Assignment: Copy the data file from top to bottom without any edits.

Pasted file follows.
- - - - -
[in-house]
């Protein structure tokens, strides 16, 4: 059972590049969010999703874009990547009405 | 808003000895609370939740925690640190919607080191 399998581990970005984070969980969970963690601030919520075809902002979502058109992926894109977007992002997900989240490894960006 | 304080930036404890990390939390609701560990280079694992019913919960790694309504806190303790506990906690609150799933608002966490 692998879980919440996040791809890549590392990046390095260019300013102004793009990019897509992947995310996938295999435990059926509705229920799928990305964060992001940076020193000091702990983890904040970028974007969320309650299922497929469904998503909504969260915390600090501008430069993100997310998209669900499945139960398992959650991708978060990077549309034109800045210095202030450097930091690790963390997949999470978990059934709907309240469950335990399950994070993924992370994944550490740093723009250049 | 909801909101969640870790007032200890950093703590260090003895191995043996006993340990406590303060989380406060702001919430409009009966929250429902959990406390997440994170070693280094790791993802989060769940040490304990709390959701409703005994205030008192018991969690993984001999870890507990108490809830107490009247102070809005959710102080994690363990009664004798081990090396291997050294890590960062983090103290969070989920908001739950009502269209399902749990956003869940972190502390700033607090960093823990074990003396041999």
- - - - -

[in-house]
């Protein structure tokens, strides 16, 4: 059972590049969010999703874009990547009405 | 808003000895609370939740925690640190919607080191 399998581990970005984070969980969970963690601030919520075809902002979502058109992926894109977007992002997900989240490894960006 | 304080930036404890990390939390609701560990280079694992019913919960790694309504806190303790506990906690609150799933608002966490 692998879980919440996040791809890549590392990046390095260019300013102004793009990019897509992947995310996938295999435990059926509705229920799928990305964060992001940076020193000091702990983890904040970028974007969320309650299922497929469904998503909504969260915390600090501008430069993100997310998209669900499945139960398992959650991708978060990077549309034109800045210095202030450097930091690790963390997949999470978990059934709907309240469950335990399950994070993924992370994944550490740093723009250049 | 909801909101969640870790007032200890950093703590260090003895191995043996006993340990406590303060989380406060702001919430409009009966929250429902959990406390997440994170070693280094790791993802989060769940040490304990709390959701409703005994205030008192018991969690993984001999870890507990108490809830107490009247102070809005959710102080994690363990009664004798081990090396291997050294890590960062983090103290969070989920908001739950009502269209399902749990956003869940972190502390700033607090960093823990074990003396041999």